Conflicts & War

Taliban say won’t force capture of Afghan cities to avoid civilian casualties

Kabul, July 5 (EFE).- The Taliban Monday said they planned to capture no Afghan provincial capital by military force even as its fighters continue making rapid territorial gains amid an ongoing withdrawal of foreign troops from the war-ravaged country.

A Taliban spokesperson said the militia would spare the provincial capitals to avoid civilian casualties despite the fighters holding up near several main cities.

“In our first phase, we have plans for the districts and highways that should be completed,” spokesperson Zabihullah Mujahid told EFE in an unprecedented public acknowledgment of the Taliban war strategy.

“The plan for the capture of district centers and highways is somehow accomplished. We are working on the rest of the districts and highways,” Mujahid said.

He acknowledged that the provincial capitals were highly populated, with most of the people concentrated in urban areas after they left their villages due to security concerns.

“There will be lots of damages and losses” if the Taliban attacked the cities, he said.

The Taliban territorial gains coincide with the final phase of the withdrawal of American and NATO troops from Afghanistan that began on May 1.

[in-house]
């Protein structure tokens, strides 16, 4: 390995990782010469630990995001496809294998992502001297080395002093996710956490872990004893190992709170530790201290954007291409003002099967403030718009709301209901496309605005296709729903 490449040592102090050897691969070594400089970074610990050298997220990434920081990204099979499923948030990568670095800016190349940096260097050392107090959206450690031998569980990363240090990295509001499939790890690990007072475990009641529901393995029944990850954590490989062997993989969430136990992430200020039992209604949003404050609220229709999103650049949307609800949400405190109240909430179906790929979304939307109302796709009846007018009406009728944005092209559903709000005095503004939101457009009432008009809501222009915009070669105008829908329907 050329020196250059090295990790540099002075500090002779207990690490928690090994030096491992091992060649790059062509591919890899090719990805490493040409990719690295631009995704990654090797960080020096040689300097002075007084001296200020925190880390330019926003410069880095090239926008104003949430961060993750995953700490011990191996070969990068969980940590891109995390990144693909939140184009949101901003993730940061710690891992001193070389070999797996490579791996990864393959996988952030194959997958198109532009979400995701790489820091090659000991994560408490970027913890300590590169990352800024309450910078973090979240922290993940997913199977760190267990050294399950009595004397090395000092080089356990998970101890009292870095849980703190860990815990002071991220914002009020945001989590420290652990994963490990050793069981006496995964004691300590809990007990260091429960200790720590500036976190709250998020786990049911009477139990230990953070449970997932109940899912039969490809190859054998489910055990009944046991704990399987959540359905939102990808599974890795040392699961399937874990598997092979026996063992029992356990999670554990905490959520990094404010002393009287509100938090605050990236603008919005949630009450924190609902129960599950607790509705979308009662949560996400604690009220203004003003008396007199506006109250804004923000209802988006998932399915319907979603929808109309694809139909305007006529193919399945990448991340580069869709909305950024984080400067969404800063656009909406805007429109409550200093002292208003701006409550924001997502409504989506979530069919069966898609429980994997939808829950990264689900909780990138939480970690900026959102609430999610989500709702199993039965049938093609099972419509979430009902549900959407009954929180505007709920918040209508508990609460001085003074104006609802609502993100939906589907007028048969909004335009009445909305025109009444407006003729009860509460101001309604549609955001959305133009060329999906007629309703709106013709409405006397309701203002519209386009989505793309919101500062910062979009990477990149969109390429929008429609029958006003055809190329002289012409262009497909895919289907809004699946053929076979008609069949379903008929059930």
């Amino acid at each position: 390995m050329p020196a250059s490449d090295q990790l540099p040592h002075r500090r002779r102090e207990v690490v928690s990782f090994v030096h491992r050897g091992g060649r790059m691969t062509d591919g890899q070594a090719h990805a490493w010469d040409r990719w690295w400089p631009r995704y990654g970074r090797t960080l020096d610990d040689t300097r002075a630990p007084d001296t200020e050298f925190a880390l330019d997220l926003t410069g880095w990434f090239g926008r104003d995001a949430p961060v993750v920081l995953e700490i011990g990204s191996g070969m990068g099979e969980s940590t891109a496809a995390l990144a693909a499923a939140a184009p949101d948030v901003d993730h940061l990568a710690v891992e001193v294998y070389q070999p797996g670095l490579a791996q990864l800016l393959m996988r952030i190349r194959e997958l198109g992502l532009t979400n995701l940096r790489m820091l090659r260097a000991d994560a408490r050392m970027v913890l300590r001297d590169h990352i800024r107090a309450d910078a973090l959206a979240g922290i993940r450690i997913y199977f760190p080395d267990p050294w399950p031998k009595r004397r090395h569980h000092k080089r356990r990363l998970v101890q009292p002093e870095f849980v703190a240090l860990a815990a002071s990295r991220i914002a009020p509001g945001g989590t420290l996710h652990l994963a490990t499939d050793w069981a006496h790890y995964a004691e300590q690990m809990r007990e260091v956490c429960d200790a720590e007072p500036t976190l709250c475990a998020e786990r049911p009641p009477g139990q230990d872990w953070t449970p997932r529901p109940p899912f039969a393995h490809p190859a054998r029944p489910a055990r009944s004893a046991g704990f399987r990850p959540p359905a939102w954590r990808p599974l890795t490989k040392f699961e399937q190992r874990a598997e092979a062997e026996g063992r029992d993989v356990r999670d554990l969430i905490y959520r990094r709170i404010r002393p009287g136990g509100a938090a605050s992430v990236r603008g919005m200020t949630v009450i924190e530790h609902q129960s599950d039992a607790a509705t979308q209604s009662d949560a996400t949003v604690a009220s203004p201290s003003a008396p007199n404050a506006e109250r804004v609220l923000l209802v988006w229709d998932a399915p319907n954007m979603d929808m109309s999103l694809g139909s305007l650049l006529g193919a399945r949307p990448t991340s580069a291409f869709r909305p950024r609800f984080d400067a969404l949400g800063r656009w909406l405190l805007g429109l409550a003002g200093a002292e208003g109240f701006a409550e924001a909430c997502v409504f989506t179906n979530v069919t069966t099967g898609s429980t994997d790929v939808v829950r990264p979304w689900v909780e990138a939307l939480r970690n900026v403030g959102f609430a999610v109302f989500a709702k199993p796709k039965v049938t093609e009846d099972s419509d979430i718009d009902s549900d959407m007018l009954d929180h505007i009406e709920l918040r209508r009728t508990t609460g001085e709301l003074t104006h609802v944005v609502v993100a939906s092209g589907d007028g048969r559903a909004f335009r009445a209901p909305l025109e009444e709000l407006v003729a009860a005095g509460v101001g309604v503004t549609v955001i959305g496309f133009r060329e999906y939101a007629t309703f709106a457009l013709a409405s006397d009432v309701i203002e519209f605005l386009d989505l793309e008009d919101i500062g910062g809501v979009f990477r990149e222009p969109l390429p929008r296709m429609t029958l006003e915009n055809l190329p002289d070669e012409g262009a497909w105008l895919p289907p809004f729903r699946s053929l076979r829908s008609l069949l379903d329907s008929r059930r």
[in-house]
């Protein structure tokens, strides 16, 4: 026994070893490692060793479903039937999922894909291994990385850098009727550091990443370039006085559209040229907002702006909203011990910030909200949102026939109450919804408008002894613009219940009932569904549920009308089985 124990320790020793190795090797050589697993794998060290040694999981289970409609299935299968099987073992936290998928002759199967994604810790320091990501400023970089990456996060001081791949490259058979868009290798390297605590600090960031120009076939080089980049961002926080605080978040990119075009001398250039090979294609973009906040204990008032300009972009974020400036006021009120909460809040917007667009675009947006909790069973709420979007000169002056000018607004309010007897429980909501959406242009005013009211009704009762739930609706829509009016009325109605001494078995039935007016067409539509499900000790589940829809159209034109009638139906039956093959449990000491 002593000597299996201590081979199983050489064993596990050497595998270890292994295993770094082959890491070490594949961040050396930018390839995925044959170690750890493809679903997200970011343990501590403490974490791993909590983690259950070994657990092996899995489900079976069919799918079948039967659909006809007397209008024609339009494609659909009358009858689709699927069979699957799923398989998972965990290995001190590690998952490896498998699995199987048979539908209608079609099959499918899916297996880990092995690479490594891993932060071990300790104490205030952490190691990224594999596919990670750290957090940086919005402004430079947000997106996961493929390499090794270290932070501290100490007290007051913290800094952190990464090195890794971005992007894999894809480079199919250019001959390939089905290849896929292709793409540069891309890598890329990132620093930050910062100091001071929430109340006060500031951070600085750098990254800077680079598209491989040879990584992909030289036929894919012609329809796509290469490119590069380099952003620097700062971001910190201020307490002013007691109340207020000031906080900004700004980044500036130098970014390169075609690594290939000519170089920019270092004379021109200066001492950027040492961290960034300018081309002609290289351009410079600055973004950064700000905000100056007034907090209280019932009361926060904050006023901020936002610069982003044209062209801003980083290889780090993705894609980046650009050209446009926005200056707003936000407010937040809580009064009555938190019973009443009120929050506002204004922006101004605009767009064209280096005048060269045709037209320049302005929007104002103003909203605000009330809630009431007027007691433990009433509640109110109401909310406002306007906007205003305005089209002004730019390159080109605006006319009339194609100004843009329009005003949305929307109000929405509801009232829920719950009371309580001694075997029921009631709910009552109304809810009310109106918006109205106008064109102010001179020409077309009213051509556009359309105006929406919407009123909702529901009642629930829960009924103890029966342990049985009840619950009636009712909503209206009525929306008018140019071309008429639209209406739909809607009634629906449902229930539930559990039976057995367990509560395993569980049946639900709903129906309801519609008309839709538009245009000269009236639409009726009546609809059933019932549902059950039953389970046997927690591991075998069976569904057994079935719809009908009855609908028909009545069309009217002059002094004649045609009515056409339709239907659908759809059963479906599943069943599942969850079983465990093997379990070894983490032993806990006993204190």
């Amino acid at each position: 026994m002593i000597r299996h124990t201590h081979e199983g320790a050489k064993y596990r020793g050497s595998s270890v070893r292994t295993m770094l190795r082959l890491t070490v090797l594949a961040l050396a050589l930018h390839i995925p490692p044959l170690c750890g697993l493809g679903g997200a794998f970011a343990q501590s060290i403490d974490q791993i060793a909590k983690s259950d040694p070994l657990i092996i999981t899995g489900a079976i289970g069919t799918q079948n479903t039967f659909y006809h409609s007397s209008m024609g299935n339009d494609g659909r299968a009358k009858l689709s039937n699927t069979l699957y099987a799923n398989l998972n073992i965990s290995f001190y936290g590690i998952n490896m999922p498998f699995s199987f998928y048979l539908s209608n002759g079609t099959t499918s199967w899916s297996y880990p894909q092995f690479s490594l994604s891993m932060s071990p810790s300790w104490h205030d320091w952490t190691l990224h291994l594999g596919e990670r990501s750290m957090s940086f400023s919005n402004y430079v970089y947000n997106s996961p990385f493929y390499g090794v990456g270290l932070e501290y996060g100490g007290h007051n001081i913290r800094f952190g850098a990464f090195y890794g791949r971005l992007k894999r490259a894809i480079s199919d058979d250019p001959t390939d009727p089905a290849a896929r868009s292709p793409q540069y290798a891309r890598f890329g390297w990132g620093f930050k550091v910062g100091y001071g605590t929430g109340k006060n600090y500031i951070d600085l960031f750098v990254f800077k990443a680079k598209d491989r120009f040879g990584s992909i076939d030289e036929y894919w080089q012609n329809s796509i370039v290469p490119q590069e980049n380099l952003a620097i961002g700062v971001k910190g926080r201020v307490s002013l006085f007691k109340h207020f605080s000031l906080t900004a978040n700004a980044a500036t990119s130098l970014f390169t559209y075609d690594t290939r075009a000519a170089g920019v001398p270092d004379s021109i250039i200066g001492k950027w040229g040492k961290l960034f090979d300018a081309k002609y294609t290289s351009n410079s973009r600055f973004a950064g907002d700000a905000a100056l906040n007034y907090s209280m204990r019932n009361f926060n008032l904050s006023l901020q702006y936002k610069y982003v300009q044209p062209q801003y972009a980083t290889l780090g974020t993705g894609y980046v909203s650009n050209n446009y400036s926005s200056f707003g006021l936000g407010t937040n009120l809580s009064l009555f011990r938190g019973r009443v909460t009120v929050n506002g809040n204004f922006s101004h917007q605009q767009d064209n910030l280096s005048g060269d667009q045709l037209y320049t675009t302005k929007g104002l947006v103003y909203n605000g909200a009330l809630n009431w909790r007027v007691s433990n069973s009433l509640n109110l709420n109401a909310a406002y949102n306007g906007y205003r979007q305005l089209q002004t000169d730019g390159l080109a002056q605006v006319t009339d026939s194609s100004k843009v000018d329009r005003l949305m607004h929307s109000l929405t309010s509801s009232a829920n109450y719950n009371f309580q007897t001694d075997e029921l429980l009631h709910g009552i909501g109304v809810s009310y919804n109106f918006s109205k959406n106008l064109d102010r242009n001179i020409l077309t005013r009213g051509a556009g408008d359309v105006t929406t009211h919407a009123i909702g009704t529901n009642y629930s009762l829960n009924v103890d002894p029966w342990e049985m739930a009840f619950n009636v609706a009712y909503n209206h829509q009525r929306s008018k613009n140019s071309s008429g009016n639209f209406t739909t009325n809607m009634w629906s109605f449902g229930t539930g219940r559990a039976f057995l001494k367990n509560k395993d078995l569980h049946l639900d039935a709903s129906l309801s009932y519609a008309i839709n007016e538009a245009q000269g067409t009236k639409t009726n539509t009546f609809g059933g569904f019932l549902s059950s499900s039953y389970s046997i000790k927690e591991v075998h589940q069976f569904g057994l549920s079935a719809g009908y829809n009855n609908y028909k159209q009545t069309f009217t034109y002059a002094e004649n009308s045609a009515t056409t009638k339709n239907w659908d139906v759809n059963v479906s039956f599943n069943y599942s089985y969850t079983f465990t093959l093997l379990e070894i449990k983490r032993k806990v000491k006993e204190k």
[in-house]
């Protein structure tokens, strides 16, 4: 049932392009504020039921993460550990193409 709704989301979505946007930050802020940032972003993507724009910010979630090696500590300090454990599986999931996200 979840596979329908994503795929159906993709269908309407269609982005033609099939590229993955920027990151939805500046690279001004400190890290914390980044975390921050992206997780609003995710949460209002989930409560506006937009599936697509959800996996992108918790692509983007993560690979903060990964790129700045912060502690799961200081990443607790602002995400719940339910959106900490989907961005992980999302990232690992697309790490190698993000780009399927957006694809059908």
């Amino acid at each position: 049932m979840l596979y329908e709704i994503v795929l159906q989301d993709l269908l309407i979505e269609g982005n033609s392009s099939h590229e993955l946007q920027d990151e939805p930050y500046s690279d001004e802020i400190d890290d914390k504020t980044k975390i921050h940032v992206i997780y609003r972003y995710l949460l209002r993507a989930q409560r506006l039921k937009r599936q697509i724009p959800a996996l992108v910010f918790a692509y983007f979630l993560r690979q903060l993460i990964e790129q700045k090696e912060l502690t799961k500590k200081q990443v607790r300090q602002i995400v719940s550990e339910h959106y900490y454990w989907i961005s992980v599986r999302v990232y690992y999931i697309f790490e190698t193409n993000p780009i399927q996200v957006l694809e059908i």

The last group of the United States and other foreign forces left the Bagram airfield after Friday midnight without any prior announcement.

Located about 70 km (43 miles) from north of Kabul, the Bagram military base served as a nerve center in the two decades of war against Taliban and Al Qaeda groups.

The US announced last week that it planned to complete its withdrawal from Afghanistan by the end of August, days earlier than planned.

However, Washington will maintain its diplomatic presence in the country.

The withdrawal of coalition forces is part of the agreement signed in Doha in February last year between the US and the Taliban.

The Americans pledged to leave Afghanistan, and the insurgents vowed not to carry out attacks against the US or other foreign troops.

The Taliban agreed to initiate a dialog with the Afghan government for a political solution to the decades of war.

Violence in the country has spiked as representatives of the Afghan government and the Taliban try to resume the stalled intra-Afghan talks in Doha.


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